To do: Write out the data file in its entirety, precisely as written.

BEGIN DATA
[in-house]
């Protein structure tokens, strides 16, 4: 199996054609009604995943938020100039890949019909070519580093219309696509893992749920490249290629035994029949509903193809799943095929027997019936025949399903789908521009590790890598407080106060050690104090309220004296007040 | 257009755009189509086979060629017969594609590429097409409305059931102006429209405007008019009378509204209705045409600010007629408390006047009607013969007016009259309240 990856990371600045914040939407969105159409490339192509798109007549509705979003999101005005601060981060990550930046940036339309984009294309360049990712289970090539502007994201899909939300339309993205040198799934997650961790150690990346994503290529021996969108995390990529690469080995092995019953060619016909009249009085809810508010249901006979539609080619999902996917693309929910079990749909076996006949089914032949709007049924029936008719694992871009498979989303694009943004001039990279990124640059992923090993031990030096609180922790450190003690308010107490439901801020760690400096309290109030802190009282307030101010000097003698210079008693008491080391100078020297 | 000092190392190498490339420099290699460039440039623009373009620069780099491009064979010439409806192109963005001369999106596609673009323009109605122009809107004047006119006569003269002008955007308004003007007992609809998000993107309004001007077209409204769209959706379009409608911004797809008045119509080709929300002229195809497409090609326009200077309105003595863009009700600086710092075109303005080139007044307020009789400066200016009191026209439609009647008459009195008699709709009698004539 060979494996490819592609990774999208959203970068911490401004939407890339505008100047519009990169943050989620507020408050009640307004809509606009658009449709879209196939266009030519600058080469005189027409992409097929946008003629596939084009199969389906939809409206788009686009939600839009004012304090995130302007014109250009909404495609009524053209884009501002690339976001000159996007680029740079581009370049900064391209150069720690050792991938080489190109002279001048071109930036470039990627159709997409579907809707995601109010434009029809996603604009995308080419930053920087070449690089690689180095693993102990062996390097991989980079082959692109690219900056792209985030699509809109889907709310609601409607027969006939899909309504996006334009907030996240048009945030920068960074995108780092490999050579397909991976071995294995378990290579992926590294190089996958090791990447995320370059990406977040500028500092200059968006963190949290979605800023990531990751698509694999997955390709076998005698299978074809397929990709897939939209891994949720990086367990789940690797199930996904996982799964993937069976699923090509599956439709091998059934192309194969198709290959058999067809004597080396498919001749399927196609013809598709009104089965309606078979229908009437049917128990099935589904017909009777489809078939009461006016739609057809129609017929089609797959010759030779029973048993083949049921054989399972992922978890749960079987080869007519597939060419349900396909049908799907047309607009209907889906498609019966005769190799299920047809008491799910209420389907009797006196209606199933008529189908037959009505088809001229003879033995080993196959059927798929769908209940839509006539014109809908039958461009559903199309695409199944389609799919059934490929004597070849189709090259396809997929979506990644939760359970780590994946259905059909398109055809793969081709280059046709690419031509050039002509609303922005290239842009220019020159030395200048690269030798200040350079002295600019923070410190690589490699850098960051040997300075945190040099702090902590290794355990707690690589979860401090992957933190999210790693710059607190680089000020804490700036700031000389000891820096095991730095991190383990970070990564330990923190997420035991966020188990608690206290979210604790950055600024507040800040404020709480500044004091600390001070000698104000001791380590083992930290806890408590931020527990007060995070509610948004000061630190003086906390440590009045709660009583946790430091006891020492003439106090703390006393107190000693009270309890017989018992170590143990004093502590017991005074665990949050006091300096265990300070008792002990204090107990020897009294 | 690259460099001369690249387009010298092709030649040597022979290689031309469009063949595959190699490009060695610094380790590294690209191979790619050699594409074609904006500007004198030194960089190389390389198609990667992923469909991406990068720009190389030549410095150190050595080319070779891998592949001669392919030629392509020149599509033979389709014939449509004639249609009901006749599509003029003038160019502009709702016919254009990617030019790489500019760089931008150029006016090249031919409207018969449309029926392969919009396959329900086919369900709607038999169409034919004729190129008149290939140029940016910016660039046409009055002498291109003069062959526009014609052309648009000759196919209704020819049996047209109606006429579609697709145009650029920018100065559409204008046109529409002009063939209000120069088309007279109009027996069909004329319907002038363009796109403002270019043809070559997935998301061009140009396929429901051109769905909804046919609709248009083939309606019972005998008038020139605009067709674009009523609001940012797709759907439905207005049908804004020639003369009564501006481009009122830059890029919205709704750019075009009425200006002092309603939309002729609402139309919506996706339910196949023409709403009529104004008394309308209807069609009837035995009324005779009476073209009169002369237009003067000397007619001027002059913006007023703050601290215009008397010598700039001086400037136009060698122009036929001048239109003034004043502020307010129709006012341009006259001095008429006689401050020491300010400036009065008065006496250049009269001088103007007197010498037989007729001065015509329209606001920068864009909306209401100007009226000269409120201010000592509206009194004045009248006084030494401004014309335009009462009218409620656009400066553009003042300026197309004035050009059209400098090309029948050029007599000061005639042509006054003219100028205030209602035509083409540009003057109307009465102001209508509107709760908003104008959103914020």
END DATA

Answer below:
[in-house]
């Protein structure tokens, strides 16, 4: 199996054609009604995943938020100039890949019909070519580093219309696509893992749920490249290629035994029949509903193809799943095929027997019936025949399903789908521009590790890598407080106060050690104090309220004296007040 | 257009755009189509086979060629017969594609590429097409409305059931102006429209405007008019009378509204209705045409600010007629408390006047009607013969007016009259309240 990856990371600045914040939407969105159409490339192509798109007549509705979003999101005005601060981060990550930046940036339309984009294309360049990712289970090539502007994201899909939300339309993205040198799934997650961790150690990346994503290529021996969108995390990529690469080995092995019953060619016909009249009085809810508010249901006979539609080619999902996917693309929910079990749909076996006949089914032949709007049924029936008719694992871009498979989303694009943004001039990279990124640059992923090993031990030096609180922790450190003690308010107490439901801020760690400096309290109030802190009282307030101010000097003698210079008693008491080391100078020297 | 000092190392190498490339420099290699460039440039623009373009620069780099491009064979010439409806192109963005001369999106596609673009323009109605122009809107004047006119006569003269002008955007308004003007007992609809998000993107309004001007077209409204769209959706379009409608911004797809008045119509080709929300002229195809497409090609326009200077309105003595863009009700600086710092075109303005080139007044307020009789400066200016009191026209439609009647008459009195008699709709009698004539 060979494996490819592609990774999208959203970068911490401004939407890339505008100047519009990169943050989620507020408050009640307004809509606009658009449709879209196939266009030519600058080469005189027409992409097929946008003629596939084009199969389906939809409206788009686009939600839009004012304090995130302007014109250009909404495609009524053209884009501002690339976001000159996007680029740079581009370049900064391209150069720690050792991938080489190109002279001048071109930036470039990627159709997409579907809707995601109010434009029809996603604009995308080419930053920087070449690089690689180095693993102990062996390097991989980079082959692109690219900056792209985030699509809109889907709310609601409607027969006939899909309504996006334009907030996240048009945030920068960074995108780092490999050579397909991976071995294995378990290579992926590294190089996958090791990447995320370059990406977040500028500092200059968006963190949290979605800023990531990751698509694999997955390709076998005698299978074809397929990709897939939209891994949720990086367990789940690797199930996904996982799964993937069976699923090509599956439709091998059934192309194969198709290959058999067809004597080396498919001749399927196609013809598709009104089965309606078979229908009437049917128990099935589904017909009777489809078939009461006016739609057809129609017929089609797959010759030779029973048993083949049921054989399972992922978890749960079987080869007519597939060419349900396909049908799907047309607009209907889906498609019966005769190799299920047809008491799910209420389907009797006196209606199933008529189908037959009505088809001229003879033995080993196959059927798929769908209940839509006539014109809908039958461009559903199309695409199944389609799919059934490929004597070849189709090259396809997929979506990644939760359970780590994946259905059909398109055809793969081709280059046709690419031509050039002509609303922005290239842009220019020159030395200048690269030798200040350079002295600019923070410190690589490699850098960051040997300075945190040099702090902590290794355990707690690589979860401090992957933190999210790693710059607190680089000020804490700036700031000389000891820096095991730095991190383990970070990564330990923190997420035991966020188990608690206290979210604790950055600024507040800040404020709480500044004091600390001070000698104000001791380590083992930290806890408590931020527990007060995070509610948004000061630190003086906390440590009045709660009583946790430091006891020492003439106090703390006393107190000693009270309890017989018992170590143990004093502590017991005074665990949050006091300096265990300070008792002990204090107990020897009294 | 690259460099001369690249387009010298092709030649040597022979290689031309469009063949595959190699490009060695610094380790590294690209191979790619050699594409074609904006500007004198030194960089190389390389198609990667992923469909991406990068720009190389030549410095150190050595080319070779891998592949001669392919030629392509020149599509033979389709014939449509004639249609009901006749599509003029003038160019502009709702016919254009990617030019790489500019760089931008150029006016090249031919409207018969449309029926392969919009396959329900086919369900709607038999169409034919004729190129008149290939140029940016910016660039046409009055002498291109003069062959526009014609052309648009000759196919209704020819049996047209109606006429579609697709145009650029920018100065559409204008046109529409002009063939209000120069088309007279109009027996069909004329319907002038363009796109403002270019043809070559997935998301061009140009396929429901051109769905909804046919609709248009083939309606019972005998008038020139605009067709674009009523609001940012797709759907439905207005049908804004020639003369009564501006481009009122830059890029919205709704750019075009009425200006002092309603939309002729609402139309919506996706339910196949023409709403009529104004008394309308209807069609009837035995009324005779009476073209009169002369237009003067000397007619001027002059913006007023703050601290215009008397010598700039001086400037136009060698122009036929001048239109003034004043502020307010129709006012341009006259001095008429006689401050020491300010400036009065008065006496250049009269001088103007007197010498037989007729001065015509329209606001920068864009909306209401100007009226000269409120201010000592509206009194004045009248006084030494401004014309335009009462009218409620656009400066553009003042300026197309004035050009059209400098090309029948050029007599000061005639042509006054003219100028205030209602035509083409540009003057109307009465102001209508509107709760908003104008959103914020």